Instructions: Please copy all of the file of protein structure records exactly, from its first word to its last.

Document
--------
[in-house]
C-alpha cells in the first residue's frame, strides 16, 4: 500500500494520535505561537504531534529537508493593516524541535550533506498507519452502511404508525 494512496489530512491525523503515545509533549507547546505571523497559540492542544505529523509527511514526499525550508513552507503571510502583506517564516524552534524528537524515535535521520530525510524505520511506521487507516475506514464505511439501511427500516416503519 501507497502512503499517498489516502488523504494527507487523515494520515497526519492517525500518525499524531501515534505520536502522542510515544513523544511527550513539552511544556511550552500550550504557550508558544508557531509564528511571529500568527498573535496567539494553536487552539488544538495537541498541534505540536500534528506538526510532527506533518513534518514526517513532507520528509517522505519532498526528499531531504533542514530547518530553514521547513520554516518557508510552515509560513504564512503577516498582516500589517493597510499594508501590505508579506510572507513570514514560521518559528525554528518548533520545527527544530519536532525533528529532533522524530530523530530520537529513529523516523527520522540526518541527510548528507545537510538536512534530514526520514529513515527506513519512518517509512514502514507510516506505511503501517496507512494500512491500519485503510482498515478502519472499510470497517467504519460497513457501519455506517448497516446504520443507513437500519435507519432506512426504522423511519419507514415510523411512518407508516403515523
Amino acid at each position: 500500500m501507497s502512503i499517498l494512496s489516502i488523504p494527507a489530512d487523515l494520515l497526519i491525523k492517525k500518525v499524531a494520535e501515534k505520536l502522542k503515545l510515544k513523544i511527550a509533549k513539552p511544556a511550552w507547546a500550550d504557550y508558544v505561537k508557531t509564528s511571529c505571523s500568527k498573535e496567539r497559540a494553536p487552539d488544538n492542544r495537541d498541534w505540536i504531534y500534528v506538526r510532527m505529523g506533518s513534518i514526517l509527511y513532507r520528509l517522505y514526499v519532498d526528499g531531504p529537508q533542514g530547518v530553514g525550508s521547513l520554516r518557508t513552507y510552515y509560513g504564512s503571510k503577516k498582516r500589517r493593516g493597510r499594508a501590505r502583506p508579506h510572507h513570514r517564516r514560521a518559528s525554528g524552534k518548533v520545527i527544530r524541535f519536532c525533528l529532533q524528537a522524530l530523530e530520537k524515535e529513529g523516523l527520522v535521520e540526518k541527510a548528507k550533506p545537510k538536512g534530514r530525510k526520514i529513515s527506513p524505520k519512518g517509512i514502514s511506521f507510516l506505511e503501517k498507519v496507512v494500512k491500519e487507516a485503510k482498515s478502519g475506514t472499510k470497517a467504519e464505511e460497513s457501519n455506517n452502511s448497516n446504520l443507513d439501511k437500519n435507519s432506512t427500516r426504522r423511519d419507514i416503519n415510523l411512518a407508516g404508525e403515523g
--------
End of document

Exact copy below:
[in-house]
C-alpha cells in the first residue's frame, strides 16, 4: 500500500494520535505561537504531534529537508493593516524541535550533506498507519452502511404508525 494512496489530512491525523503515545509533549507547546505571523497559540492542544505529523509527511514526499525550508513552507503571510502583506517564516524552534524528537524515535535521520530525510524505520511506521487507516475506514464505511439501511427500516416503519 501507497502512503499517498489516502488523504494527507487523515494520515497526519492517525500518525499524531501515534505520536502522542510515544513523544511527550513539552511544556511550552500550550504557550508558544508557531509564528511571529500568527498573535496567539494553536487552539488544538495537541498541534505540536500534528506538526510532527506533518513534518514526517513532507520528509517522505519532498526528499531531504533542514530547518530553514521547513520554516518557508510552515509560513504564512503577516498582516500589517493597510499594508501590505508579506510572507513570514514560521518559528525554528518548533520545527527544530519536532525533528529532533522524530530523530530520537529513529523516523527520522540526518541527510548528507545537510538536512534530514526520514529513515527506513519512518517509512514502514507510516506505511503501517496507512494500512491500519485503510482498515478502519472499510470497517467504519460497513457501519455506517448497516446504520443507513437500519435507519432506512426504522423511519419507514415510523411512518407508516403515523
Amino acid at each position: 500500500m501507497s502512503i499517498l494512496s489516502i488523504p494527507a489530512d487523515l494520515l497526519i491525523k492517525k500518525v499524531a494520535e501515534k505520536l502522542k503515545l510515544k513523544i511527550a509533549k513539552p511544556a511550552w507547546a500550550d504557550y508558544v505561537k508557531t509564528s511571529c505571523s500568527k498573535e496567539r497559540a494553536p487552539d488544538n492542544r495537541d498541534w505540536i504531534y500534528v506538526r510532527m505529523g506533518s513534518i514526517l509527511y513532507r520528509l517522505y514526499v519532498d526528499g531531504p529537508q533542514g530547518v530553514g525550508s521547513l520554516r518557508t513552507y510552515y509560513g504564512s503571510k503577516k498582516r500589517r493593516g493597510r499594508a501590505r502583506p508579506h510572507h513570514r517564516r514560521a518559528s525554528g524552534k518548533v520545527i527544530r524541535f519536532c525533528l529532533q524528537a522524530l530523530e530520537k524515535e529513529g523516523l527520522v535521520e540526518k541527510a548528507k550533506p545537510k538536512g534530514r530525510k526520514i529513515s527506513p524505520k519512518g517509512i514502514s511506521f507510516l506505511e503501517k498507519v496507512v494500512k491500519e487507516a485503510k482498515s478502519g475506514t472499510k470497517a467504519e464505511e460497513s457501519n455506517n452502511s448497516n446504520l443507513d439501511k437500519n435507519s432506512t427500516r426504522r423511519d419507514i416503519n415510523l411512518a407508516g404508525e403515523g